Cycle 2 of the discussion is now closed. Please discuss the draft strategic direction (link coming soon).
By 2030, the Wikimedia movement will actively use technological innovations to help volunteers be much more creative and productive. We will use machine learning and design to make knowledge easy to access and easy to use. To greatly increase the quality and quantity of content in more languages, volunteers will, for example, have access to better machine translations. We will present and organize knowledge in ways that improve the way people learn and contribute — beyond the browser, the app, and the encyclopedia.
This theme was formed from the content generated by individual contributors and organized groups during cycle 1 discussions. Here are the sub-themes that support this theme. See the Cycle 1 Report, plus the supplementary spreadsheet and synthesis methodology of the 1800+ thematic statements.
Insights from movement strategy conversations and research
Insights from the Wikimedia community (from this discussion)
Insights from partners and experts
- Summary of 20 expert interviews from India, Indonesia, Nigeria, Egypt, Brazil and Mexico (2017)
- Summaries of salons, meetings, and interviews with experts and partners
- Generative research in Mexico, Nigeria, and India (2016)
- Summary of Indonesia research - Initial findings
Digital age / trends
- "The Digital Industrial Revolution," NPR / TED: http://www.npr.org/programs/ted-radio-hour/522858434/the-digital-industrial-revolution?showDate=2017-04-21
- "機械学習入門編" による「導入と資源」: https://sinxloud.com/kb/machine-learning-introduction/
- Vanity Fair: Elon Musk predicts it will take 4-5 years to develop “a meaningful partial-brain interface” that allows the brain to communicate directly with computers: http://www.vanityfair.com/news/2017/03/elon-musk-billion-dollar-crusade-to-stop-ai-space-x
- "機械学習の仕組み", The Economist (経験して覚えるんです！): http://www.economist.com/blogs/economist-explains/2015/05/economist-explains-14
- "人工知能の明白な経済性" Harvard Business Review: https://hbr.org/2016/11/the-simple-economics-of-machine-intelligence
- ORES and recommendation systems, open, ethical, learning machines helping to fight vandals with 18,000 manually enabled users today: Objective Revision Evaluation Service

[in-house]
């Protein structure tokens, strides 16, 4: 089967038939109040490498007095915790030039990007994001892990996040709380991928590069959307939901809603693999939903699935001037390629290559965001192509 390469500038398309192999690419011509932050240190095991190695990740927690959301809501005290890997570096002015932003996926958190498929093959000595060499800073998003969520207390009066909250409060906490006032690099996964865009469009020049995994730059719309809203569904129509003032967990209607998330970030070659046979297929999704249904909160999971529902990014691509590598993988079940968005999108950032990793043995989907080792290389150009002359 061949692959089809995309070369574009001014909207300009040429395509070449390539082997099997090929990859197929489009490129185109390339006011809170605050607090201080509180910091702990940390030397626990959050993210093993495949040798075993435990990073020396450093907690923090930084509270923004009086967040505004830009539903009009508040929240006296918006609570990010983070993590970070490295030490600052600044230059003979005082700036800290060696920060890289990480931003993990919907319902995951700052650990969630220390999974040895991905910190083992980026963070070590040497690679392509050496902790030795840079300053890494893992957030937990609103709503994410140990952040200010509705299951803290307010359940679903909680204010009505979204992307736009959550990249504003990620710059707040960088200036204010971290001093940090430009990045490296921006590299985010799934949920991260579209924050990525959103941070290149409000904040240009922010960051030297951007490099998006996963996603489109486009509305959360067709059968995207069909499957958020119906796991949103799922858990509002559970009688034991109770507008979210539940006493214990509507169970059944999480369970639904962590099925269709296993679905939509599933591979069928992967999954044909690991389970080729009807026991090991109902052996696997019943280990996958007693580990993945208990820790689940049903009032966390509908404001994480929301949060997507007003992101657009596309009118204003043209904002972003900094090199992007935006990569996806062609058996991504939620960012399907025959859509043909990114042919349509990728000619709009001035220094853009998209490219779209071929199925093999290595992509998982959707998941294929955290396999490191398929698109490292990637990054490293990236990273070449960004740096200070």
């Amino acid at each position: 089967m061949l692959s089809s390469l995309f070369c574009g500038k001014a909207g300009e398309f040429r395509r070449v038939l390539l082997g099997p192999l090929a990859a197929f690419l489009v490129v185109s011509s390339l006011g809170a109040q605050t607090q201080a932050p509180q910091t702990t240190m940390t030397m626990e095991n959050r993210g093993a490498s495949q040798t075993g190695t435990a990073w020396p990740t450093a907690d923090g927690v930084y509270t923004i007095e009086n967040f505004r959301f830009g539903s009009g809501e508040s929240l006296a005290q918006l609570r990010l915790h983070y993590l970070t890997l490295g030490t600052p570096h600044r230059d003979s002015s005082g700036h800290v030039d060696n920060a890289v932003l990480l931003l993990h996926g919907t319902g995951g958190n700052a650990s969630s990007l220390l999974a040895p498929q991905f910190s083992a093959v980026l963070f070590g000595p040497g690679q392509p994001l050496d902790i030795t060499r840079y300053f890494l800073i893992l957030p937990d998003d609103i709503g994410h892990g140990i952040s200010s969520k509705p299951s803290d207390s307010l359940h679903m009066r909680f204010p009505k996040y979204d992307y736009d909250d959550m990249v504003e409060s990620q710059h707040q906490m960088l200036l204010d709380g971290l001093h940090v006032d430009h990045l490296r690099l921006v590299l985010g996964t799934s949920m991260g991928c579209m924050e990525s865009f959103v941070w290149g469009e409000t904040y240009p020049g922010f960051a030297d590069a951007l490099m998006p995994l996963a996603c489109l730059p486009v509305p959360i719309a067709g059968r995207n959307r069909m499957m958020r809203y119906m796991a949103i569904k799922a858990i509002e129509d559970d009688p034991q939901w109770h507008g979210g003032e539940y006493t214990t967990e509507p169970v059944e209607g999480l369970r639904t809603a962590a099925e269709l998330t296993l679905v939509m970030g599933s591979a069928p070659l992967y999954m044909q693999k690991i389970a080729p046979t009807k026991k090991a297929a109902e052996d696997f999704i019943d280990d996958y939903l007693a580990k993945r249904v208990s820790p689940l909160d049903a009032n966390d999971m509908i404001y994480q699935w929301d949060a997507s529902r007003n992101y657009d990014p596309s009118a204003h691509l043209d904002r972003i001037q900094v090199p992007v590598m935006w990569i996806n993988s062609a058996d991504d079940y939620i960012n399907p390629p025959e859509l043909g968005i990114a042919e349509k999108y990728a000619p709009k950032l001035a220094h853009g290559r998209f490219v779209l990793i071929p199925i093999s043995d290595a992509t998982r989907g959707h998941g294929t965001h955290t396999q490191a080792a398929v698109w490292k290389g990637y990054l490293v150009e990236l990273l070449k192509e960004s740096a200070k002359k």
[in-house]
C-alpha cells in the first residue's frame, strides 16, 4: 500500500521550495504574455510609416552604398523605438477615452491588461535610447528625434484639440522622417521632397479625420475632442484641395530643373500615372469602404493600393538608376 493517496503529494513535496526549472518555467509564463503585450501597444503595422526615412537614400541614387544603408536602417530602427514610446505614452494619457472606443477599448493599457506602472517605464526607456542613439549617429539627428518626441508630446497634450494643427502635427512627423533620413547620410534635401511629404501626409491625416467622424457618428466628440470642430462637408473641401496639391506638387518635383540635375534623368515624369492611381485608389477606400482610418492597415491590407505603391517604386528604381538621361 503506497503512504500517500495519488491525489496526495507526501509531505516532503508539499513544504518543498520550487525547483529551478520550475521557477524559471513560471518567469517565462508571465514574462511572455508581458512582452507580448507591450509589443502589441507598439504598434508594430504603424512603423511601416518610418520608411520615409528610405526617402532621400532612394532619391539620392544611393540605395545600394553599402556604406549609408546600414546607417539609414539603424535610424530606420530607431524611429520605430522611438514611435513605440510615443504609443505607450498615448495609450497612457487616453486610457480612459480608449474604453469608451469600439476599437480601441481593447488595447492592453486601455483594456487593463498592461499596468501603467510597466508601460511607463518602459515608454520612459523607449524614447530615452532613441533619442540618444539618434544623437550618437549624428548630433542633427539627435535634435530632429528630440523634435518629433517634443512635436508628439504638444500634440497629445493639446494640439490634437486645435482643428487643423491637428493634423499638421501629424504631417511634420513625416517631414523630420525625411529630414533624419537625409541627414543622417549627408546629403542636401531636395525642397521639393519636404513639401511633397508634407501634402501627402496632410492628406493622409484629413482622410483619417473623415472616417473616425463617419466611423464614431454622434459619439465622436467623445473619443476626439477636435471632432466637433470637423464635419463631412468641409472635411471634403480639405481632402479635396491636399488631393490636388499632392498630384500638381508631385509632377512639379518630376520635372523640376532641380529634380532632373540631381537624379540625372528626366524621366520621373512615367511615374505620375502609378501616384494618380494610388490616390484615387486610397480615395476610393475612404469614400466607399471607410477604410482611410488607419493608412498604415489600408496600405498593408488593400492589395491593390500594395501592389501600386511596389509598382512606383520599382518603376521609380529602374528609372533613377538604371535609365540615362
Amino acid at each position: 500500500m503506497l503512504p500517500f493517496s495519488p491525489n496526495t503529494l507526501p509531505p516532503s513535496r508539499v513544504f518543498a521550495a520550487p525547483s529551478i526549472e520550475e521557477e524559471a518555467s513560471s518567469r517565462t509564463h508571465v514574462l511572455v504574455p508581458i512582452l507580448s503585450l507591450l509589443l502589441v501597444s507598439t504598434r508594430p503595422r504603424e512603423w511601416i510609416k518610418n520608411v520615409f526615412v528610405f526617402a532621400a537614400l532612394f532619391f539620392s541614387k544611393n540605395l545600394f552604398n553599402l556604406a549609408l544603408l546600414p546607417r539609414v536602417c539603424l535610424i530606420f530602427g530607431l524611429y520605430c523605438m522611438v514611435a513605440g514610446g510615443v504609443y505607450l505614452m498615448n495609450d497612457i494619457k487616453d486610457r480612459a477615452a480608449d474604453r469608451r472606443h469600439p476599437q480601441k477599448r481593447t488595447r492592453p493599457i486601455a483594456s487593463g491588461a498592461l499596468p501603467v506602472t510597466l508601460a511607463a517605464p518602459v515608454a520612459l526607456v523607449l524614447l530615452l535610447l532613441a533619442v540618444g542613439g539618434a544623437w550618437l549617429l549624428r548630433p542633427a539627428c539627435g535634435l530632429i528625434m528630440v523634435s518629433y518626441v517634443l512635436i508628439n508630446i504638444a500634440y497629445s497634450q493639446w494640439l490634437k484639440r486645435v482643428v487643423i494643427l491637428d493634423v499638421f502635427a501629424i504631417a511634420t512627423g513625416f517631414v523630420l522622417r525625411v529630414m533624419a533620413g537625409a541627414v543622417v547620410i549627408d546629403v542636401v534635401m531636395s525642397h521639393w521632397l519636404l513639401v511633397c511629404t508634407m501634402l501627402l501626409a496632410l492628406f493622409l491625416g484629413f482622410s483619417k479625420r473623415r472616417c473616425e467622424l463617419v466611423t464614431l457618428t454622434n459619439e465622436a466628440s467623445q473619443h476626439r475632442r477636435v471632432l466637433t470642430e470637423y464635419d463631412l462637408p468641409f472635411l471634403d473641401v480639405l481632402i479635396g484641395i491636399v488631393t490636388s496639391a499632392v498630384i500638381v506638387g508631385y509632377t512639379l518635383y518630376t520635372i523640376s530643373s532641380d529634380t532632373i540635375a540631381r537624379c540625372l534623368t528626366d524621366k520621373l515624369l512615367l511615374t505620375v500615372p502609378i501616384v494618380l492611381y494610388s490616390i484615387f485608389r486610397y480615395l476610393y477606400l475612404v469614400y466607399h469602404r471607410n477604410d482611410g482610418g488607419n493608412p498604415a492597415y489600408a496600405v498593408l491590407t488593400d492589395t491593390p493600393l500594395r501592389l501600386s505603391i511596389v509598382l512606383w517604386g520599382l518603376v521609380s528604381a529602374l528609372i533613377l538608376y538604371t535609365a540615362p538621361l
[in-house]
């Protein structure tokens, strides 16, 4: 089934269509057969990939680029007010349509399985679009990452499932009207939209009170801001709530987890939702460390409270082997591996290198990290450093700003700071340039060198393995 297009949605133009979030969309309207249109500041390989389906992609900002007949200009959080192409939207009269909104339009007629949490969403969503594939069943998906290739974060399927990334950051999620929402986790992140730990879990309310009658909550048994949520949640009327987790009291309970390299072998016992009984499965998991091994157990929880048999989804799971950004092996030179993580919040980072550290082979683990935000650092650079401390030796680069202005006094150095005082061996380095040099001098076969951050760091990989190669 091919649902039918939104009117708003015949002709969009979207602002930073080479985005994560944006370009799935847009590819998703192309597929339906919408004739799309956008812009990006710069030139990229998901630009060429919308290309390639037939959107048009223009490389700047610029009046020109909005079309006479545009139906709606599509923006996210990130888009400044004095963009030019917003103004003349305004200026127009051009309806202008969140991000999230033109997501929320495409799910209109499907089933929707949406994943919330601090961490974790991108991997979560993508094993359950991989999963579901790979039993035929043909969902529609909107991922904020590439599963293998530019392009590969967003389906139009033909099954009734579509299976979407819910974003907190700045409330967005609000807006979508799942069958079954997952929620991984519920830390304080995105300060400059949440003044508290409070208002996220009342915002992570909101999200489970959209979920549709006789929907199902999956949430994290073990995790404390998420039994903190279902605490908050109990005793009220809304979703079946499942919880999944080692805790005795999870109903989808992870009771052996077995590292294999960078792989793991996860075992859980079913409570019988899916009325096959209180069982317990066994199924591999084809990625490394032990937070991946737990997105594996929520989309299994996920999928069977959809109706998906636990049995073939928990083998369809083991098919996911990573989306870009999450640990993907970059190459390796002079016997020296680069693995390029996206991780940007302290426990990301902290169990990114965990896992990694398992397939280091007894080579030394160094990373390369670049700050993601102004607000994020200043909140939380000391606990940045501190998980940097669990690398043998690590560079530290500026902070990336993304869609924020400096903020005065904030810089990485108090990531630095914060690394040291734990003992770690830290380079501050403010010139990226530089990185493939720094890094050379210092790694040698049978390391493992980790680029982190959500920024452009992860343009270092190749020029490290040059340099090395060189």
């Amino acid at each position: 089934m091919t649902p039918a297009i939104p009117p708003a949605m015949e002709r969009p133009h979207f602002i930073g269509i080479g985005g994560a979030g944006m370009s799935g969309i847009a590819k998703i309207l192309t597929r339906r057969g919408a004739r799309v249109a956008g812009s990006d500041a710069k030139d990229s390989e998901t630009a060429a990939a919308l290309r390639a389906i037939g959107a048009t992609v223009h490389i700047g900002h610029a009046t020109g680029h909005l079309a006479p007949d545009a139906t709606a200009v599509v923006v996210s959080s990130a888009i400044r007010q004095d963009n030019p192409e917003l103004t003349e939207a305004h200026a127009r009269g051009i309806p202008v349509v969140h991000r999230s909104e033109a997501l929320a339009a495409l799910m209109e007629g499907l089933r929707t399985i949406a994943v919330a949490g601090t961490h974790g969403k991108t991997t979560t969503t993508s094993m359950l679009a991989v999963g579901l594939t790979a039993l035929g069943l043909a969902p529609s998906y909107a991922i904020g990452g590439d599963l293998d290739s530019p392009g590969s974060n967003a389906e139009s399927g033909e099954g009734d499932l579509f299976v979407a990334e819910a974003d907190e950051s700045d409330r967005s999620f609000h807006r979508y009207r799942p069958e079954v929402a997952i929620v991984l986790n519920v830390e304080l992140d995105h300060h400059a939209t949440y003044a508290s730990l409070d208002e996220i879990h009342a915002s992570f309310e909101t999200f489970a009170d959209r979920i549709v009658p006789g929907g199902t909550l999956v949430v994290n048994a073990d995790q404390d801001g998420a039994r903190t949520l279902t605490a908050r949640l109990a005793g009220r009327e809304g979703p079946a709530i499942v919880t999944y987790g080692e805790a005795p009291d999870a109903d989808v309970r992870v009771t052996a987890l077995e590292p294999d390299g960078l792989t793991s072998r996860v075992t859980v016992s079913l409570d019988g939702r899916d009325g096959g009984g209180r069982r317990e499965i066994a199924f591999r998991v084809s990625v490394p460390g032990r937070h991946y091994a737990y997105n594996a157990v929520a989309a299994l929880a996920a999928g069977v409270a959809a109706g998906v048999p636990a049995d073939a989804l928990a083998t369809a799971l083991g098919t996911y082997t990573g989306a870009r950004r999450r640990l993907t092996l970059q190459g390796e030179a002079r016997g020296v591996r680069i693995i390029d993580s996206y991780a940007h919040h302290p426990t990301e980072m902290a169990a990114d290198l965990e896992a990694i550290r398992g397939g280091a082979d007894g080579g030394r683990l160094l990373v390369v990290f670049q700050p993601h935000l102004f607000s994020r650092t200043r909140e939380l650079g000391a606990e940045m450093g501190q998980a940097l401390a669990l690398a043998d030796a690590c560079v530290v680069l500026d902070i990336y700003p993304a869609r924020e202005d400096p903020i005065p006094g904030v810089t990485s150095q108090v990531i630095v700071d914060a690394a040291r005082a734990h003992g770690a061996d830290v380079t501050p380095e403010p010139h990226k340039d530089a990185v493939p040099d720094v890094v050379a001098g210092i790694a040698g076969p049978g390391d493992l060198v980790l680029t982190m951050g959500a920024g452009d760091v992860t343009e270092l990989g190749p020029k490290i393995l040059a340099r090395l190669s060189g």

- Wikimedia: 90% reduction in hours spent reviewing RecentChanges for vandalism after ORES was enabled: https://docs.google.com/presentation/d/1-rmxp3GNrSmqfjLoMZYlnR55S8DKoSfG-PCHObjTNAg/edit#slide=id.g1c9c9bd2c0_1_8
These are the main questions we want you to consider and debate during this discussion. Please support your arguments with research when possible. We recognize you may not have time to answer all the questions; to help you choose where to focus, we have listed three types of questions below. The primary questions are the ones most important to answer during this discussion cycle.
- Primary questions
- What impact would we have on the world if we follow this theme?
- Note that if you already submitted key ideas that answer this question for this theme in the previous discussion, consider just adding a link to that source page versus rewriting the whole statement. (see spreadsheet). If you have something new to add to a comment you made previously, however, please do.
- How important is this theme relative to the other 4 themes? Why?
- Secondary question
- Focus requires tradeoffs. If we increase our effort in this area in the next 15 years, is there anything we’re doing today that we would need to stop doing?
- Expansion questions
- What else is important to add to this theme to make it stronger?
- Who else will be working in this area and how might we partner with them?
Remember, if you have thoughts about the strategy process or larger issues, please share those here, where they are being monitored daily!
If you have specific ideas for improving the software, please consider submitting them in Phabricator or the product's specific talkpage.